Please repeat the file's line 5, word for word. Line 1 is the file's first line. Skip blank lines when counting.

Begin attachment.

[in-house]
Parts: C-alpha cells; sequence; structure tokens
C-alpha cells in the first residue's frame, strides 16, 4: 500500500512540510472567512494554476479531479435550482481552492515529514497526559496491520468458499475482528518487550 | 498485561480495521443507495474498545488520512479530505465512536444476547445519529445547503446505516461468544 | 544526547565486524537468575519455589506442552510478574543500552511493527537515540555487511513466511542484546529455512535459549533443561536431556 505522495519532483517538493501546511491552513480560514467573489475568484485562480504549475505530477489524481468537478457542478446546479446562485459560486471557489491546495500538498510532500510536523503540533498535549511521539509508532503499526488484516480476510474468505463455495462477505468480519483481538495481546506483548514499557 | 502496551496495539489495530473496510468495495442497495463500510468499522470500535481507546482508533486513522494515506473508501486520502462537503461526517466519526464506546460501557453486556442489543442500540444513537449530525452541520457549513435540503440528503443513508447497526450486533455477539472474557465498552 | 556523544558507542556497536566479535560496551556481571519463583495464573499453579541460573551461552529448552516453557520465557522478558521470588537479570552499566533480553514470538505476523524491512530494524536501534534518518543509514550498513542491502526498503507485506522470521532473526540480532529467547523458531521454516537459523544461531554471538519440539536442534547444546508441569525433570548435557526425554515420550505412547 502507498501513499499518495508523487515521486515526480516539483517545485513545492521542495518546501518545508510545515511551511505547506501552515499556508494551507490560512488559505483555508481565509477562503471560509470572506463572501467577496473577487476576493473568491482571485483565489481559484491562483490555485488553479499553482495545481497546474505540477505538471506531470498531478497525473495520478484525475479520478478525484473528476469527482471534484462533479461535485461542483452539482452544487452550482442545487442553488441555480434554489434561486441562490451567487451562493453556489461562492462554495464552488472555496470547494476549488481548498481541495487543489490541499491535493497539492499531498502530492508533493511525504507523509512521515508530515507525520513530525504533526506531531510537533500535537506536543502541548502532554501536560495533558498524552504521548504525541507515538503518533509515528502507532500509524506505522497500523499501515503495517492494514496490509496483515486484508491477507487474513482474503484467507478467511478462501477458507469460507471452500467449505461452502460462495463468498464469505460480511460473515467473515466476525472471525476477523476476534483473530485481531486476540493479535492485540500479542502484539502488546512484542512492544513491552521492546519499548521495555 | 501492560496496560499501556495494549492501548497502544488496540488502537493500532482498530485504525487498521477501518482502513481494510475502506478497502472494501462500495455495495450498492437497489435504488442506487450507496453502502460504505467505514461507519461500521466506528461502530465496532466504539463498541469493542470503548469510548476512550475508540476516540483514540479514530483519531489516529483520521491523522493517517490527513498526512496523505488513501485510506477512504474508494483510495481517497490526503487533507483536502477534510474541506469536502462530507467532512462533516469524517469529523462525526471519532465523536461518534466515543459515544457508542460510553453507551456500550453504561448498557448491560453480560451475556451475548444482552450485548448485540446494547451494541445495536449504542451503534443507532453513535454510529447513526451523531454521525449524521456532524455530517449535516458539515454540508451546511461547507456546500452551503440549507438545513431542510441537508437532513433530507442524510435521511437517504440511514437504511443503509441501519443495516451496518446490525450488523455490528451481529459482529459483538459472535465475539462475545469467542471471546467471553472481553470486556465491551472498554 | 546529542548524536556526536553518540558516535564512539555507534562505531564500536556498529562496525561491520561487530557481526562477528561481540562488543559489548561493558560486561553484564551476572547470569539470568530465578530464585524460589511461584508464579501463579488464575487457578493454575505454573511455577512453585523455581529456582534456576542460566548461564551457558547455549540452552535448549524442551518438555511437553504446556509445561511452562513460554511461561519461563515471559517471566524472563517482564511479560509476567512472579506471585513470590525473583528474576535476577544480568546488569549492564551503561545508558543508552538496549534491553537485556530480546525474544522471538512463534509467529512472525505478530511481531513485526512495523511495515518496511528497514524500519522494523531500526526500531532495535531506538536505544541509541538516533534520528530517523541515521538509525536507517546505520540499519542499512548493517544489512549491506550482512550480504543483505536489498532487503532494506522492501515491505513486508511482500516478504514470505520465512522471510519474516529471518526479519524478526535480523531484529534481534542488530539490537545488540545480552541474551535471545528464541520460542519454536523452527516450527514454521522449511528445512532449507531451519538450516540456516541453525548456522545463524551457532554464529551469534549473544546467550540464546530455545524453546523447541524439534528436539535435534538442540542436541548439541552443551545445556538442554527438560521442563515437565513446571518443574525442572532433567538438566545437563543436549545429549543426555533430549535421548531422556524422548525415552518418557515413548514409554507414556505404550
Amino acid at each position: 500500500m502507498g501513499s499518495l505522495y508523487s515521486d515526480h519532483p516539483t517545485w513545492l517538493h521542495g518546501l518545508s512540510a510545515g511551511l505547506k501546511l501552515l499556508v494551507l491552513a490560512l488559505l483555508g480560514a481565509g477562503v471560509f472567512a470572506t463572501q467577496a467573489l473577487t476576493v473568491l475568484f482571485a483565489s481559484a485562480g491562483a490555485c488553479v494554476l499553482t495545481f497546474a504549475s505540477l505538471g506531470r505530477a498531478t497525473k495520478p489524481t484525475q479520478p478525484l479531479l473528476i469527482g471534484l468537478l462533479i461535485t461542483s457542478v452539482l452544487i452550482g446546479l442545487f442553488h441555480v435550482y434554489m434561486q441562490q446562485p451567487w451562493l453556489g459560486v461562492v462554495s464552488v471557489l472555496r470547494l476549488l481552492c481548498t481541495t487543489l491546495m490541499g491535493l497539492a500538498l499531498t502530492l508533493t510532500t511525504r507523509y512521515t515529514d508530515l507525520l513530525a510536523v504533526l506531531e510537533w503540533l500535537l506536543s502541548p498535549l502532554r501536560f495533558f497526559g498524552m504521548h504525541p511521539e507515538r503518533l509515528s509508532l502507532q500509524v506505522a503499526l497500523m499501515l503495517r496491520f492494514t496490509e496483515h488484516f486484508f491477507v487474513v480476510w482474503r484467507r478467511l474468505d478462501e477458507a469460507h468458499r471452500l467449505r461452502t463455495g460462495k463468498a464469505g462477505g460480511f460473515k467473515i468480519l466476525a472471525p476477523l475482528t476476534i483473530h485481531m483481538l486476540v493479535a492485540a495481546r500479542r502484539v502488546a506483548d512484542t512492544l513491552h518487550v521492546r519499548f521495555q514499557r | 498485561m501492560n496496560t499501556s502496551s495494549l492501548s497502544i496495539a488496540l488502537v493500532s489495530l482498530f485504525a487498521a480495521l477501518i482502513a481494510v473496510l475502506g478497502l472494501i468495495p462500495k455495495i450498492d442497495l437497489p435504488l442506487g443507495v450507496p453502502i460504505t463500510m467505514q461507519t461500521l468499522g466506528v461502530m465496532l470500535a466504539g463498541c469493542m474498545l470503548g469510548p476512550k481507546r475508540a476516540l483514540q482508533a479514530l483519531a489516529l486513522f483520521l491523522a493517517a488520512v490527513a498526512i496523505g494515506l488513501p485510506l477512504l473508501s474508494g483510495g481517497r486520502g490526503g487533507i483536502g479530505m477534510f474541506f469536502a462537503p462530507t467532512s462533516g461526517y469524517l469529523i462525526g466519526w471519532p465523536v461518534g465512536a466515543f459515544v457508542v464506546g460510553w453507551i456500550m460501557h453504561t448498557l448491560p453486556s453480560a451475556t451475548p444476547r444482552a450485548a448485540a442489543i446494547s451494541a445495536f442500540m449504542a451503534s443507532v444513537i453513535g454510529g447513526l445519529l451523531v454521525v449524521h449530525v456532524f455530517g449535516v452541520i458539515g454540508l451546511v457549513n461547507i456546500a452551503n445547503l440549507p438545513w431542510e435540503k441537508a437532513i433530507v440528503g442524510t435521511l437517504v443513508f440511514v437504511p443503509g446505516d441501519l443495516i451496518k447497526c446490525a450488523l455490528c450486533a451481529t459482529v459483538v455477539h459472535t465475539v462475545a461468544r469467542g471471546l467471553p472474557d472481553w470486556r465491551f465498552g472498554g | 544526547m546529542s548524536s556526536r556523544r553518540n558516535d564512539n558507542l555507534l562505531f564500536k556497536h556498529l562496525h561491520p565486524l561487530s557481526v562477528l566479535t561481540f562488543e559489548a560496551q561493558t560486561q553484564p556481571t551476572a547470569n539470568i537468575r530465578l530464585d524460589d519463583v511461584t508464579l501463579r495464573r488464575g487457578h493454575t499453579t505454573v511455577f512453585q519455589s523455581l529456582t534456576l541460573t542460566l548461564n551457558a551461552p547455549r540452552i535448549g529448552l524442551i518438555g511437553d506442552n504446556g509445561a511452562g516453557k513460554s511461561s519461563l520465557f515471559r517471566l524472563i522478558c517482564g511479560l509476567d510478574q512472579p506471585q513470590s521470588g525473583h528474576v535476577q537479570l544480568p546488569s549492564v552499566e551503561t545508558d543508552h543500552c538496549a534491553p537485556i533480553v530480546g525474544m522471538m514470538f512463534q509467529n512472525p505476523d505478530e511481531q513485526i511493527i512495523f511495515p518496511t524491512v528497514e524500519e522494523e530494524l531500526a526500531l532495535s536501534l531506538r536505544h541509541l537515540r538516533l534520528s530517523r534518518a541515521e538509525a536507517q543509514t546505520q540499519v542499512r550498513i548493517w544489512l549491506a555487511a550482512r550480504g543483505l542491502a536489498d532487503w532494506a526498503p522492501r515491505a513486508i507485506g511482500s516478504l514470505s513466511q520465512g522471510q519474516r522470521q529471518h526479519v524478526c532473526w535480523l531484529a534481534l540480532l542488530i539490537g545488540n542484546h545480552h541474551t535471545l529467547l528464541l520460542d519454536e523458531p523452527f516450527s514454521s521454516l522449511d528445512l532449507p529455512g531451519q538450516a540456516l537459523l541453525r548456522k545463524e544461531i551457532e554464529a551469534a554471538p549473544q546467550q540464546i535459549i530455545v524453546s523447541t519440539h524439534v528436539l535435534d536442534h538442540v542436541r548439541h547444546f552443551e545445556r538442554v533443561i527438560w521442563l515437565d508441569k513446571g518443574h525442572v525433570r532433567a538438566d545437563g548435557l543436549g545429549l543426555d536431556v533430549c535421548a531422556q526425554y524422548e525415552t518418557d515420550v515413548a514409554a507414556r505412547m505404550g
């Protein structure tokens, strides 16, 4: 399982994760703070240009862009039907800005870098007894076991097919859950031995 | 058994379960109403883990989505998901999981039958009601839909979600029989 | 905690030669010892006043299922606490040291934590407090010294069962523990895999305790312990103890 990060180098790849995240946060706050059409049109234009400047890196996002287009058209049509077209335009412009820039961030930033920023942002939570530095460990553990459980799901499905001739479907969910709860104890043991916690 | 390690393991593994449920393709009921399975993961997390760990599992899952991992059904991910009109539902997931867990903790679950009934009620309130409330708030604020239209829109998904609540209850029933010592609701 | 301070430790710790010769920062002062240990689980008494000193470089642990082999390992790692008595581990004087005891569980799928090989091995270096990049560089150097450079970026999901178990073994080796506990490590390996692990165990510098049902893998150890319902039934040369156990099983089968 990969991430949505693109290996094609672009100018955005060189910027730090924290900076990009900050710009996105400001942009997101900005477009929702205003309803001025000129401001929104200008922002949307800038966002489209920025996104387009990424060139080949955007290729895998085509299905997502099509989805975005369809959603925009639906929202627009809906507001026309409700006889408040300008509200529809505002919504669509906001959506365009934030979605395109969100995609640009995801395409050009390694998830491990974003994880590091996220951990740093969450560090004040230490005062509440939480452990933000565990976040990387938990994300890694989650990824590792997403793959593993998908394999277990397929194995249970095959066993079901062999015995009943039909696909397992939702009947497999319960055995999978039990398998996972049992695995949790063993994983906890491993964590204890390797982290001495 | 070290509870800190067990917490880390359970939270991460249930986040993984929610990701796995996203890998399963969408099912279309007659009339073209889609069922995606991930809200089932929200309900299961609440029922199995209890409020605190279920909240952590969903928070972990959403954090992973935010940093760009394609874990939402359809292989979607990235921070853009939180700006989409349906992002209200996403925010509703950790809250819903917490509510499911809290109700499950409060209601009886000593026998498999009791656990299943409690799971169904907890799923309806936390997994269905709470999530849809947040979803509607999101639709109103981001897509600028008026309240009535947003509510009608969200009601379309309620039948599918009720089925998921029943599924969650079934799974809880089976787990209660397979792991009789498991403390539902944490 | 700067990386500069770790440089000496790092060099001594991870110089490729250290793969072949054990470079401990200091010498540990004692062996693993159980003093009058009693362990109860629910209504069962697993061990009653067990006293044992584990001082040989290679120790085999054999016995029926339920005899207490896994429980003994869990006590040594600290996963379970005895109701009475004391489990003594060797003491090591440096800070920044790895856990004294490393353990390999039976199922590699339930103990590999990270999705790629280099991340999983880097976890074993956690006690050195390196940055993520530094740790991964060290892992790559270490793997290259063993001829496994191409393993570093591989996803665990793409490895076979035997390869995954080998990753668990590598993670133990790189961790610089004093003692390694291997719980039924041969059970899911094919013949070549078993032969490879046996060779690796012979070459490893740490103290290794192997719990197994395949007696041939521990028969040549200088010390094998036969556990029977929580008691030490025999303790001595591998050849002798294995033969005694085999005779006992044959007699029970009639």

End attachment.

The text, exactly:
């Protein structure tokens, strides 16, 4: 399982994760703070240009862009039907800005870098007894076991097919859950031995 | 058994379960109403883990989505998901999981039958009601839909979600029989 | 905690030669010892006043299922606490040291934590407090010294069962523990895999305790312990103890 990060180098790849995240946060706050059409049109234009400047890196996002287009058209049509077209335009412009820039961030930033920023942002939570530095460990553990459980799901499905001739479907969910709860104890043991916690 | 390690393991593994449920393709009921399975993961997390760990599992899952991992059904991910009109539902997931867990903790679950009934009620309130409330708030604020239209829109998904609540209850029933010592609701 | 301070430790710790010769920062002062240990689980008494000193470089642990082999390992790692008595581990004087005891569980799928090989091995270096990049560089150097450079970026999901178990073994080796506990490590390996692990165990510098049902893998150890319902039934040369156990099983089968 990969991430949505693109290996094609672009100018955005060189910027730090924290900076990009900050710009996105400001942009997101900005477009929702205003309803001025000129401001929104200008922002949307800038966002489209920025996104387009990424060139080949955007290729895998085509299905997502099509989805975005369809959603925009639906929202627009809906507001026309409700006889408040300008509200529809505002919504669509906001959506365009934030979605395109969100995609640009995801395409050009390694998830491990974003994880590091996220951990740093969450560090004040230490005062509440939480452990933000565990976040990387938990994300890694989650990824590792997403793959593993998908394999277990397929194995249970095959066993079901062999015995009943039909696909397992939702009947497999319960055995999978039990398998996972049992695995949790063993994983906890491993964590204890390797982290001495 | 070290509870800190067990917490880390359970939270991460249930986040993984929610990701796995996203890998399963969408099912279309007659009339073209889609069922995606991930809200089932929200309900299961609440029922199995209890409020605190279920909240952590969903928070972990959403954090992973935010940093760009394609874990939402359809292989979607990235921070853009939180700006989409349906992002209200996403925010509703950790809250819903917490509510499911809290109700499950409060209601009886000593026998498999009791656990299943409690799971169904907890799923309806936390997994269905709470999530849809947040979803509607999101639709109103981001897509600028008026309240009535947003509510009608969200009601379309309620039948599918009720089925998921029943599924969650079934799974809880089976787990209660397979792991009789498991403390539902944490 | 700067990386500069770790440089000496790092060099001594991870110089490729250290793969072949054990470079401990200091010498540990004692062996693993159980003093009058009693362990109860629910209504069962697993061990009653067990006293044992584990001082040989290679120790085999054999016995029926339920005899207490896994429980003994869990006590040594600290996963379970005895109701009475004391489990003594060797003491090591440096800070920044790895856990004294490393353990390999039976199922590699339930103990590999990270999705790629280099991340999983880097976890074993956690006690050195390196940055993520530094740790991964060290892992790559270490793997290259063993001829496994191409393993570093591989996803665990793409490895076979035997390869995954080998990753668990590598993670133990790189961790610089004093003692390694291997719980039924041969059970899911094919013949070549078993032969490879046996060779690796012979070459490893740490103290290794192997719990197994395949007696041939521990028969040549200088010390094998036969556990029977929580008691030490025999303790001595591998050849002798294995033969005694085999005779006992044959007699029970009639």